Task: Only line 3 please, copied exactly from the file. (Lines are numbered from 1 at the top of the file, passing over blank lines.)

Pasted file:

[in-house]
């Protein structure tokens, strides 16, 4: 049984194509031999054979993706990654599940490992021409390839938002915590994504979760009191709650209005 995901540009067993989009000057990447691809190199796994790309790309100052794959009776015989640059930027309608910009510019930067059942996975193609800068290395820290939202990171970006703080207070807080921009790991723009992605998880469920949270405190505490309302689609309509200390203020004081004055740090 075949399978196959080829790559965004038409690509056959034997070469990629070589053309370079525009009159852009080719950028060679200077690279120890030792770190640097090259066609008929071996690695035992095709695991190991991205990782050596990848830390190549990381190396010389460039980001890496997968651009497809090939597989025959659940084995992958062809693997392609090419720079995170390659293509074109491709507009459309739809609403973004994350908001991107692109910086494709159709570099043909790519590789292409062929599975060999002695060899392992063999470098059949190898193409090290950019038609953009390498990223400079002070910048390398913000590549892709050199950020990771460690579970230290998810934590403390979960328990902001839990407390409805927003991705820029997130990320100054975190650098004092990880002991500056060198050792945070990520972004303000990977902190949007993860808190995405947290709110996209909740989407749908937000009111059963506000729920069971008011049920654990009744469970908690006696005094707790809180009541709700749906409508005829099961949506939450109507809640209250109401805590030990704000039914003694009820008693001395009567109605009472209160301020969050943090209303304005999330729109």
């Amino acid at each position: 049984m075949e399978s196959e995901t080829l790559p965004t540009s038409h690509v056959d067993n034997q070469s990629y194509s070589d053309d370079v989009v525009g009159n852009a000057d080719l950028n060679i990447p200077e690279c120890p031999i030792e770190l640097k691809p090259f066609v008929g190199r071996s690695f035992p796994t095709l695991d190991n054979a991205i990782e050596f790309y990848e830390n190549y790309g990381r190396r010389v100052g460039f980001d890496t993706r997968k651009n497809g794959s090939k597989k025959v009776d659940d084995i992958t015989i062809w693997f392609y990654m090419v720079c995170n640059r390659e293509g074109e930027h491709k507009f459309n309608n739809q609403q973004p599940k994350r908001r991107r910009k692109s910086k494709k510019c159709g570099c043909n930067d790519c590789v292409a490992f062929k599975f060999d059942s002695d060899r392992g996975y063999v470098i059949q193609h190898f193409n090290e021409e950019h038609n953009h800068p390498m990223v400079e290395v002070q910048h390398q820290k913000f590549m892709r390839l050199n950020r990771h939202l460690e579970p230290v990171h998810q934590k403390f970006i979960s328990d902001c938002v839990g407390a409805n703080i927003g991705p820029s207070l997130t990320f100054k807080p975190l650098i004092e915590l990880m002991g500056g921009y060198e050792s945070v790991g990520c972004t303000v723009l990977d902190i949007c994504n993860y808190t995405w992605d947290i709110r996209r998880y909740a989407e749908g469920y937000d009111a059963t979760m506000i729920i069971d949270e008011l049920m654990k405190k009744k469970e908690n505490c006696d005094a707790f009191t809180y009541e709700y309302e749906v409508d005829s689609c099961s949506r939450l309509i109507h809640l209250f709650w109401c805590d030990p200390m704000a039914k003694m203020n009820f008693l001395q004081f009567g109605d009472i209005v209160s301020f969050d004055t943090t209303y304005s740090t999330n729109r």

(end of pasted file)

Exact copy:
């Amino acid at each position: 049984m075949e399978s196959e995901t080829l790559p965004t540009s038409h690509v056959d067993n034997q070469s990629y194509s070589d053309d370079v989009v525009g009159n852009a000057d080719l950028n060679i990447p200077e690279c120890p031999i030792e770190l640097k691809p090259f066609v008929g190199r071996s690695f035992p796994t095709l695991d190991n054979a991205i990782e050596f790309y990848e830390n190549y790309g990381r190396r010389v100052g460039f980001d890496t993706r997968k651009n497809g794959s090939k597989k025959v009776d659940d084995i992958t015989i062809w693997f392609y990654m090419v720079c995170n640059r390659e293509g074109e930027h491709k507009f459309n309608n739809q609403q973004p599940k994350r908001r991107r910009k692109s910086k494709k510019c159709g570099c043909n930067d790519c590789v292409a490992f062929k599975f060999d059942s002695d060899r392992g996975y063999v470098i059949q193609h190898f193409n090290e021409e950019h038609n953009h800068p390498m990223v400079e290395v002070q910048h390398q820290k913000f590549m892709r390839l050199n950020r990771h939202l460690e579970p230290v990171h998810q934590k403390f970006i979960s328990d902001c938002v839990g407390a409805n703080i927003g991705p820029s207070l997130t990320f100054k807080p975190l650098i004092e915590l990880m002991g500056g921009y060198e050792s945070v790991g990520c972004t303000v723009l990977d902190i949007c994504n993860y808190t995405w992605d947290i709110r996209r998880y909740a989407e749908g469920y937000d009111a059963t979760m506000i729920i069971d949270e008011l049920m654990k405190k009744k469970e908690n505490c006696d005094a707790f009191t809180y009541e709700y309302e749906v409508d005829s689609c099961s949506r939450l309509i109507h809640l209250f709650w109401c805590d030990p200390m704000a039914k003694m203020n009820f008693l001395q004081f009567g109605d009472i209005v209160s301020f969050d004055t943090t209303y304005s740090t999330n729109r």